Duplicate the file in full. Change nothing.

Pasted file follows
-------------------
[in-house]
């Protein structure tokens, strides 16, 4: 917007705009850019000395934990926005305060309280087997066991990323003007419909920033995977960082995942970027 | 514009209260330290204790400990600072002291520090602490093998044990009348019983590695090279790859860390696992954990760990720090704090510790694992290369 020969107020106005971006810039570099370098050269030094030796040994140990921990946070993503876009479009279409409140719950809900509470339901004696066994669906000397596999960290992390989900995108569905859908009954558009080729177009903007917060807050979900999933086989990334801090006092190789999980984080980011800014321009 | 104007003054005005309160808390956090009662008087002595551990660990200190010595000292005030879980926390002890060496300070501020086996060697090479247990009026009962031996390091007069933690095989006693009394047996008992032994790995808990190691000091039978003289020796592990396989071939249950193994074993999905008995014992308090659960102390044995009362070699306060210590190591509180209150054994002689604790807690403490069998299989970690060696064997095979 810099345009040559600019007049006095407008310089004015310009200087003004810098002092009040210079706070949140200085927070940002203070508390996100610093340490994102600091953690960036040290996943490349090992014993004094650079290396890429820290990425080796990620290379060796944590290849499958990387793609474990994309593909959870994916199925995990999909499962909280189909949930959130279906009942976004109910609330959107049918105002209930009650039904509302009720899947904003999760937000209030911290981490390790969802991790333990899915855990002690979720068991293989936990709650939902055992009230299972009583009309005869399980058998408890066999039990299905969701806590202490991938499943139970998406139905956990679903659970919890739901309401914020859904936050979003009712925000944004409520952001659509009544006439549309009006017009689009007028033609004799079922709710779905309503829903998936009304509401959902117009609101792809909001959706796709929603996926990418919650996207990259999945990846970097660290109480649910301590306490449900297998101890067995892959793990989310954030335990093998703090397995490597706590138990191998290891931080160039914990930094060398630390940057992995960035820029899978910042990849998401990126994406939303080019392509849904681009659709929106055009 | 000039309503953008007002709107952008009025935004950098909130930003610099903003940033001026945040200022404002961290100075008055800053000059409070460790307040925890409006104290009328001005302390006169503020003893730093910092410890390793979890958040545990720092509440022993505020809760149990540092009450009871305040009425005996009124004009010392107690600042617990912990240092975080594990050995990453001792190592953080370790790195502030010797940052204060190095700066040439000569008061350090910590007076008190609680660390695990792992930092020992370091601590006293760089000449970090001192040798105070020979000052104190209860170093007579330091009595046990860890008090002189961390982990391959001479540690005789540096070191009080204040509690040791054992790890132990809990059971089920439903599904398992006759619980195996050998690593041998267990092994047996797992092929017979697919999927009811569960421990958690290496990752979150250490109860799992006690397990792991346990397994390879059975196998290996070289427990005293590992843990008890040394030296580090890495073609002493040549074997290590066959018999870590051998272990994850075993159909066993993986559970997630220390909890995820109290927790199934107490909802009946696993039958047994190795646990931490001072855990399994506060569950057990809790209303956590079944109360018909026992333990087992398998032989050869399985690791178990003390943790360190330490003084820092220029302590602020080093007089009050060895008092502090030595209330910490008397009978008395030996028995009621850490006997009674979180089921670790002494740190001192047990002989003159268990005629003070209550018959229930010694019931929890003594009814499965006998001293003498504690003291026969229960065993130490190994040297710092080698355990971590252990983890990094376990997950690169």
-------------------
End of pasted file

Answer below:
[in-house]
């Protein structure tokens, strides 16, 4: 917007705009850019000395934990926005305060309280087997066991990323003007419909920033995977960082995942970027 | 514009209260330290204790400990600072002291520090602490093998044990009348019983590695090279790859860390696992954990760990720090704090510790694992290369 020969107020106005971006810039570099370098050269030094030796040994140990921990946070993503876009479009279409409140719950809900509470339901004696066994669906000397596999960290992390989900995108569905859908009954558009080729177009903007917060807050979900999933086989990334801090006092190789999980984080980011800014321009 | 104007003054005005309160808390956090009662008087002595551990660990200190010595000292005030879980926390002890060496300070501020086996060697090479247990009026009962031996390091007069933690095989006693009394047996008992032994790995808990190691000091039978003289020796592990396989071939249950193994074993999905008995014992308090659960102390044995009362070699306060210590190591509180209150054994002689604790807690403490069998299989970690060696064997095979 810099345009040559600019007049006095407008310089004015310009200087003004810098002092009040210079706070949140200085927070940002203070508390996100610093340490994102600091953690960036040290996943490349090992014993004094650079290396890429820290990425080796990620290379060796944590290849499958990387793609474990994309593909959870994916199925995990999909499962909280189909949930959130279906009942976004109910609330959107049918105002209930009650039904509302009720899947904003999760937000209030911290981490390790969802991790333990899915855990002690979720068991293989936990709650939902055992009230299972009583009309005869399980058998408890066999039990299905969701806590202490991938499943139970998406139905956990679903659970919890739901309401914020859904936050979003009712925000944004409520952001659509009544006439549309009006017009689009007028033609004799079922709710779905309503829903998936009304509401959902117009609101792809909001959706796709929603996926990418919650996207990259999945990846970097660290109480649910301590306490449900297998101890067995892959793990989310954030335990093998703090397995490597706590138990191998290891931080160039914990930094060398630390940057992995960035820029899978910042990849998401990126994406939303080019392509849904681009659709929106055009 | 000039309503953008007002709107952008009025935004950098909130930003610099903003940033001026945040200022404002961290100075008055800053000059409070460790307040925890409006104290009328001005302390006169503020003893730093910092410890390793979890958040545990720092509440022993505020809760149990540092009450009871305040009425005996009124004009010392107690600042617990912990240092975080594990050995990453001792190592953080370790790195502030010797940052204060190095700066040439000569008061350090910590007076008190609680660390695990792992930092020992370091601590006293760089000449970090001192040798105070020979000052104190209860170093007579330091009595046990860890008090002189961390982990391959001479540690005789540096070191009080204040509690040791054992790890132990809990059971089920439903599904398992006759619980195996050998690593041998267990092994047996797992092929017979697919999927009811569960421990958690290496990752979150250490109860799992006690397990792991346990397994390879059975196998290996070289427990005293590992843990008890040394030296580090890495073609002493040549074997290590066959018999870590051998272990994850075993159909066993993986559970997630220390909890995820109290927790199934107490909802009946696993039958047994190795646990931490001072855990399994506060569950057990809790209303956590079944109360018909026992333990087992398998032989050869399985690791178990003390943790360190330490003084820092220029302590602020080093007089009050060895008092502090030595209330910490008397009978008395030996028995009621850490006997009674979180089921670790002494740190001192047990002989003159268990005629003070209550018959229930010694019931929890003594009814499965006998001293003498504690003291026969229960065993130490190994040297710092080698355990971590252990983890990094376990997950690169």